• Sunday, March 03, 2024
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GSK’s industrial exodus: Effects, lessons and solutions

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Over the last few years, there has been a consistent increase in the exodus of multinationals from Nigeria, and this trend is becoming more worrisome. We have seen the likes of Mufex, Framan Industries, Surest Foam Limited, MZM Continental, Moak Industries, Stone Industries, Nipol Industries, and Procter & Gamble all exit and or reduce their involvement in the Nigerian market.

As many will recall, GlaxoSmithKline (GSK) recently announced that it is leaving Nigeria after 51 years of doing business in the largest African market. This is a disturbing development as it can potentially set a crippling tone for other multinationals. The sad reality is that little or nothing has been done to ease the difficulty of doing business in Nigeria. The ever-increasing petrol and diesel prices, multiple taxation, epileptic power supply, rising interest rates, foreign exchange volatility, bureaucratic bottlenecks, extortive proclivities of some regulators, insecurity, and policy inconsistencies have all combined to stifle the growth and development of many industrial verticals with the health space not sparred.

Government economic policies should drive and create positive changes and foster growth and development. But sadly, in our clime, judging from previous administrations to some might argue that even the recent one, the plethora of policies have yielded no gains but pain and exacerbated hardship.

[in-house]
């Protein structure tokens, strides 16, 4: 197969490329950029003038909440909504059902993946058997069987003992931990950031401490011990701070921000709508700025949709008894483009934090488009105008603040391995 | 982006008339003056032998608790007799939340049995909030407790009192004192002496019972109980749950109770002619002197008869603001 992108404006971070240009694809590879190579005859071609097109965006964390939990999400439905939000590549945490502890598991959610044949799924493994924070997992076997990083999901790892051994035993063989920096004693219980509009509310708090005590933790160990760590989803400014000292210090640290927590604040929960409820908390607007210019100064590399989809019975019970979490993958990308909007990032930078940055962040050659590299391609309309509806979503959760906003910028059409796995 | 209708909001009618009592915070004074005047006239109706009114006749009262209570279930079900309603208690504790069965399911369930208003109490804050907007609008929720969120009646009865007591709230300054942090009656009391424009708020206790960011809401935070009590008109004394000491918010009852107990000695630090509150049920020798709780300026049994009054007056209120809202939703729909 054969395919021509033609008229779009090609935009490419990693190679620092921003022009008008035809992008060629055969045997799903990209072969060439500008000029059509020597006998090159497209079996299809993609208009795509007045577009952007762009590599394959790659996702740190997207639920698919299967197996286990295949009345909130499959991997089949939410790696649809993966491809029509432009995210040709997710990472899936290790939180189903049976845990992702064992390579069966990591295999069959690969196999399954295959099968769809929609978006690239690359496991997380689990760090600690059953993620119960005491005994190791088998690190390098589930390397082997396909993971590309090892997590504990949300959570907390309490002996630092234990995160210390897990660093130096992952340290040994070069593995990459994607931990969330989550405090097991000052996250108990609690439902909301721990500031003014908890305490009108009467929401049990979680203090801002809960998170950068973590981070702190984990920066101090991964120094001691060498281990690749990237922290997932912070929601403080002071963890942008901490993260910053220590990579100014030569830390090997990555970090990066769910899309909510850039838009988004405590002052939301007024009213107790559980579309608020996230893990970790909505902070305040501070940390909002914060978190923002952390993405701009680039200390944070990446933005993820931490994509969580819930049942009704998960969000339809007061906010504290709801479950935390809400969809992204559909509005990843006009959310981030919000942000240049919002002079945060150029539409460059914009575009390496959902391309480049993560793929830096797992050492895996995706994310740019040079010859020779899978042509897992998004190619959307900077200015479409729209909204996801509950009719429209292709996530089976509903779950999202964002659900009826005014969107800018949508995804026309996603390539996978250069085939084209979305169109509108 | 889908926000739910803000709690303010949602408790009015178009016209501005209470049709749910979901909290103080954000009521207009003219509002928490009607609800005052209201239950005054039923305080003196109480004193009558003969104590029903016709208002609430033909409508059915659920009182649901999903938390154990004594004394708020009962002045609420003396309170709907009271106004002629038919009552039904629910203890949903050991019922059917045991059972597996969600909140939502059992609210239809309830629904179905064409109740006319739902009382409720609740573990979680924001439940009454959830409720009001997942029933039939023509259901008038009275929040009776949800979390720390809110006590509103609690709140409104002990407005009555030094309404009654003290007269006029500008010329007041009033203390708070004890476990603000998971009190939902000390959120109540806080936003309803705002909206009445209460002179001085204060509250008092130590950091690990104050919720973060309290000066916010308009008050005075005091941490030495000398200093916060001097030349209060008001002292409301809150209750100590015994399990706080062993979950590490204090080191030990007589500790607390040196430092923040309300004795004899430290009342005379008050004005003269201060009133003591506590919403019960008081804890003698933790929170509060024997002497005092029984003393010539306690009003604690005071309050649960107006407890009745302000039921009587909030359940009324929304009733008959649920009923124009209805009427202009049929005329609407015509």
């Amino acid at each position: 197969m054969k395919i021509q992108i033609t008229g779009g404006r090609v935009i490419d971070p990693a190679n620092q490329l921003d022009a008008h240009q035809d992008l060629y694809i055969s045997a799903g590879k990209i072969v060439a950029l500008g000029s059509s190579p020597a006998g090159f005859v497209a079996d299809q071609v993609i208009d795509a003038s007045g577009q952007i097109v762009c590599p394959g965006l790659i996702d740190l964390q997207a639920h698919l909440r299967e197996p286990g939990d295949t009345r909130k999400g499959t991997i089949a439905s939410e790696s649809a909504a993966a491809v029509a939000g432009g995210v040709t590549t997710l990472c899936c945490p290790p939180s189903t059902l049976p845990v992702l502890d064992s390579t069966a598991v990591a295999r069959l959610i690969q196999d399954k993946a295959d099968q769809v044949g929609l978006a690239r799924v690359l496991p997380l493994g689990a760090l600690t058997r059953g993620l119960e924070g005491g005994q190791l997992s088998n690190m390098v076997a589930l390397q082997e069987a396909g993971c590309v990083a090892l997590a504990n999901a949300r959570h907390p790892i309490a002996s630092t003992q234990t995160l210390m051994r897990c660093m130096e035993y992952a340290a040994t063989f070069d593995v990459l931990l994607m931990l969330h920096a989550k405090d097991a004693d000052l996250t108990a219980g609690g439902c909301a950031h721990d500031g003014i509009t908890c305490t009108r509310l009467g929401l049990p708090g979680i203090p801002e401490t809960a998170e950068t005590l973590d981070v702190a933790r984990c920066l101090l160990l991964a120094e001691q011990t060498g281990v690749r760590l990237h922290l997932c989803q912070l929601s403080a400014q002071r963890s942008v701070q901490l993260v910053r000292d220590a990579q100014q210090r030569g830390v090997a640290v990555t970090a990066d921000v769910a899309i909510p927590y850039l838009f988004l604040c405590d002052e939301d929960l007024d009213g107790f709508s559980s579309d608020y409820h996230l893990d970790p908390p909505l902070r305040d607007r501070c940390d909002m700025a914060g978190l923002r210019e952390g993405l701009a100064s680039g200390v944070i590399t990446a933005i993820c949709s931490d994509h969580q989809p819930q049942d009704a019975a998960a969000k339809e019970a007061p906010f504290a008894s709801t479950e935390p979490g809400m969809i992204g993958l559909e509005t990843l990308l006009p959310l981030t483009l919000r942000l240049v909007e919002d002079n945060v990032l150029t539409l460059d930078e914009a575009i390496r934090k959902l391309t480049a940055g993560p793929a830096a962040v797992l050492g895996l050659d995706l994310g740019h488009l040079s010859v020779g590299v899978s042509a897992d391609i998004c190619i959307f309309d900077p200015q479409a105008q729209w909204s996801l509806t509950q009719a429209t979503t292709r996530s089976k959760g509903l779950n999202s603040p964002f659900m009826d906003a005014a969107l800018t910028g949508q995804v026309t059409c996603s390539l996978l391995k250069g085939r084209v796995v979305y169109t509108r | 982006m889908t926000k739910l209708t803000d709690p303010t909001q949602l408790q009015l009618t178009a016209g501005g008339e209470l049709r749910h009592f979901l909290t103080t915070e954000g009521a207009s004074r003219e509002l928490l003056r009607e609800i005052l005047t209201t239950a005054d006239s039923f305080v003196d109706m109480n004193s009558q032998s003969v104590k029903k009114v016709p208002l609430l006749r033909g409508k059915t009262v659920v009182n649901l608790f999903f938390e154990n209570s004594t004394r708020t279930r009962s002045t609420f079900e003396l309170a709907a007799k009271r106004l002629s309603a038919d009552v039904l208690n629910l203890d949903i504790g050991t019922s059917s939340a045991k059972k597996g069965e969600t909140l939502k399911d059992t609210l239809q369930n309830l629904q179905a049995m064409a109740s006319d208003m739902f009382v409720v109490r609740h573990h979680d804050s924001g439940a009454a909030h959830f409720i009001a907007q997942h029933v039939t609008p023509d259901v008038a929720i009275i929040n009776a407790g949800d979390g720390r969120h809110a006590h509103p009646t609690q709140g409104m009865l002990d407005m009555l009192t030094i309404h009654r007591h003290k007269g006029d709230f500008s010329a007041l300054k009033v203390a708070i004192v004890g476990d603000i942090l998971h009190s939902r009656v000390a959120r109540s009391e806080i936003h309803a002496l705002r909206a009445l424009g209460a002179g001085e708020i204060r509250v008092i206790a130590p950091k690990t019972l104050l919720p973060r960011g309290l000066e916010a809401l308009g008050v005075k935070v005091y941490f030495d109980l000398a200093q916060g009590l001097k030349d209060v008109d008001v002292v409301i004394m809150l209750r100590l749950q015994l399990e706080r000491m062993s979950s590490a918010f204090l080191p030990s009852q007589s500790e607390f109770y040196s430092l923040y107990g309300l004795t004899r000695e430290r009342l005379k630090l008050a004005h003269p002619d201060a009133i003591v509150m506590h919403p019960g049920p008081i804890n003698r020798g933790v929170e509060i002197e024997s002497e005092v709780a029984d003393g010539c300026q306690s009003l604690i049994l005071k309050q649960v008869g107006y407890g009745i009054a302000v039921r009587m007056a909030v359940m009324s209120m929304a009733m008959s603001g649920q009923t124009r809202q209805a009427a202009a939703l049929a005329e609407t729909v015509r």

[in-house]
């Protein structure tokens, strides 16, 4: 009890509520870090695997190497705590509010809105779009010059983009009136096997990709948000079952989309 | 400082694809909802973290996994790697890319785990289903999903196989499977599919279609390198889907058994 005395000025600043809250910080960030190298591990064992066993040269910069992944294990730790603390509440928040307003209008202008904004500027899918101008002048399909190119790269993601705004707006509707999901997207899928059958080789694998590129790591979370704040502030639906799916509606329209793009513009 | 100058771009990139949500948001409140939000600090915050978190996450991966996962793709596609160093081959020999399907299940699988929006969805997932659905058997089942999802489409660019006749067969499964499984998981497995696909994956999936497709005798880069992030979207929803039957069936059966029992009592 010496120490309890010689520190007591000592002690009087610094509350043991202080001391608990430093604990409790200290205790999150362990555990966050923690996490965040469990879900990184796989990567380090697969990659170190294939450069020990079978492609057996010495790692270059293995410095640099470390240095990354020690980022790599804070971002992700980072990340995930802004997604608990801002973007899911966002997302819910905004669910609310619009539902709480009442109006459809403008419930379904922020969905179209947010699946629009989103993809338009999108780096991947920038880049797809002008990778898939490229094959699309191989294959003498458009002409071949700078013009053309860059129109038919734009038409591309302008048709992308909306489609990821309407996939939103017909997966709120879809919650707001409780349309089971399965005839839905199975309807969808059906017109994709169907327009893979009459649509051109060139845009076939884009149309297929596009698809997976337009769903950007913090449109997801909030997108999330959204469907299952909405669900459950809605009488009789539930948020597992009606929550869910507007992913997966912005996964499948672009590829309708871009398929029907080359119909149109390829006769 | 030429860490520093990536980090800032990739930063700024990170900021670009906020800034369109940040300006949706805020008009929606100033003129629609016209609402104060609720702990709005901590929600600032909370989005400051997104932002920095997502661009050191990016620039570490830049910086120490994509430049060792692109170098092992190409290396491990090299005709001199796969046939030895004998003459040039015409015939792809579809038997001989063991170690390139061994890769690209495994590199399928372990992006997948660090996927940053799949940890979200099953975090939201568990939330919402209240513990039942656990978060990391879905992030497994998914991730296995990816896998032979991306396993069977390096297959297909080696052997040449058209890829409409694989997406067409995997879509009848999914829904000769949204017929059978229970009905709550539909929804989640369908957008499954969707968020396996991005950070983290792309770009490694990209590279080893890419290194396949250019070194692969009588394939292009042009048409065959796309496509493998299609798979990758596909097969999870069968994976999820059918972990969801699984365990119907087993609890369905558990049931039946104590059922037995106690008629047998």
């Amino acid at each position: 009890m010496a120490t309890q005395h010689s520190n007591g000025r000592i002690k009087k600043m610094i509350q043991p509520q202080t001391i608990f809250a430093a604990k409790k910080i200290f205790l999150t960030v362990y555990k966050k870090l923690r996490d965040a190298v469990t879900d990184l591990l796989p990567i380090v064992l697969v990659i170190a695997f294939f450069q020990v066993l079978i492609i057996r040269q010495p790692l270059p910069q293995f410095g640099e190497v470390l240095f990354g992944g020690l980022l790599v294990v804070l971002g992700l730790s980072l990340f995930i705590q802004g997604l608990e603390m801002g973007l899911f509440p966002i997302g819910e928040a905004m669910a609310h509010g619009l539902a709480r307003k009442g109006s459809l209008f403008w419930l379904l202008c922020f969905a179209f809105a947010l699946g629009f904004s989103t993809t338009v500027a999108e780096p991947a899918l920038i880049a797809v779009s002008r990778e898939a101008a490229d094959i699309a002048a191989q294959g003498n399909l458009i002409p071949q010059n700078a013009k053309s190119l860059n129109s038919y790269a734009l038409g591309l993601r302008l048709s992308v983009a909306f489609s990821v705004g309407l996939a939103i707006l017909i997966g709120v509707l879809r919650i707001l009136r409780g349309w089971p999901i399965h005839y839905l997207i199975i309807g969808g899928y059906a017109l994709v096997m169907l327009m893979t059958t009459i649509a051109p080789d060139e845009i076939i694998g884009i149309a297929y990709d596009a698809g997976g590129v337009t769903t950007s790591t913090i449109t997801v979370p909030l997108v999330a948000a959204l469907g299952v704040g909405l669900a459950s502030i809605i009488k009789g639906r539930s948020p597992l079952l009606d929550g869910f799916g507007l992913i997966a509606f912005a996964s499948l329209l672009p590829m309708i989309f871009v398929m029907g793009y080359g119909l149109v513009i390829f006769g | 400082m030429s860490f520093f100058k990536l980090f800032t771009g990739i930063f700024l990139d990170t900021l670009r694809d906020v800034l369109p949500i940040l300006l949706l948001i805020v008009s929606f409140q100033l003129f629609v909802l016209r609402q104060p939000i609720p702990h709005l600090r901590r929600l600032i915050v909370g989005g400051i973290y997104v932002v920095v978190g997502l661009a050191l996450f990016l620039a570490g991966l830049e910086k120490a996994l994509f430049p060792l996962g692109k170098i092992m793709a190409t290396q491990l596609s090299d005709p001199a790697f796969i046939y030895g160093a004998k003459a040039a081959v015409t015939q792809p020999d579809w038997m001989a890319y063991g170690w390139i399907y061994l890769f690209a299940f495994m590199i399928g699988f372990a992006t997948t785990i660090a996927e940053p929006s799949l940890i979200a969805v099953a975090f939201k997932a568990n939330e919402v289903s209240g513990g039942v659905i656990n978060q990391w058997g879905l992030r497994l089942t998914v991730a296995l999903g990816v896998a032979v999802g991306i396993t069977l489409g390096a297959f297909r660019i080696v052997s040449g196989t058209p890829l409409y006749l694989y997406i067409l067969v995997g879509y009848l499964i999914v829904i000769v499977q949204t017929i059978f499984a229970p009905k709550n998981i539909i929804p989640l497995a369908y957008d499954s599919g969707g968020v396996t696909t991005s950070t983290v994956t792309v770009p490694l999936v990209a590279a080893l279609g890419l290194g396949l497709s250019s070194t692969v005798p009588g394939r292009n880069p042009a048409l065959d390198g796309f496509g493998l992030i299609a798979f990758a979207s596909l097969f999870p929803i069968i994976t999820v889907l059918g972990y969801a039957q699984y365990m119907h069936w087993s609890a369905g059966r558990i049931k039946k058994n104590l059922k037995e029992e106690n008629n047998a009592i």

GSK is a leading pharmaceutical company that distributes various medicines, including vaccines, in Nigeria. It was incorporated in 1971 and listed on the Nigerian Stock Exchange in 1972. On the 3rd of August 2023, it officially announced its exit from Nigeria and unveiled its plan to adopt a 3rd party distribution model.

Although not apparent yet, the ripple and maybe crippling effect of this will no doubt be detrimental to the economy, patients, health care practitioners (HCP), health care organizations, and Nigerians. I will attempt to highlight some of these multi-faceted implications of this action:

Blockage of technology transfer: As a manufacturing authorization holder, NAFDAC gives a 5-year moratorium, after which GSK was expected to have a manufacturing plant in Nigeria. However, 51 years later, GSK owns no pharmaceutical plant in Nigeria. Therefore, the hope for a technology transfer, which is crucial for national development, is shattered.

Inimical effect of single 3rd party distribution model: Adopting a 3rd party distribution model can be likened to turning the country into a ‘dumping ground.’ This model encourages monopoly, extortion, and manipulation of the health system.

The harsh effect of a single distributor, who in this case are foreigners, will be child’s play compared to what has been ongoing in the country in the past 9 months, where GSK medicines have been and are still being sold at a staggering 400% increase.

This model has been resisted in countries such as Ghana and China. In Ghana, a policy to prevent this and promote indigenous distributors was implemented, giving indigenous distributors the benefit of first refusal, while in China, it was met with stiff opposition and huge fine from the authorities.

Reduced opportunities for capacity building: GSK, being the biggest pharmaceutical company in Nigeria, has been the biggest funder of HCP education, providing grants and donations for research and patient support programs, pharmacovigilance, and medical information, to mention but a few. All these will undoubtedly come to a sad stop as there will be no accommodation for them within the distributor model.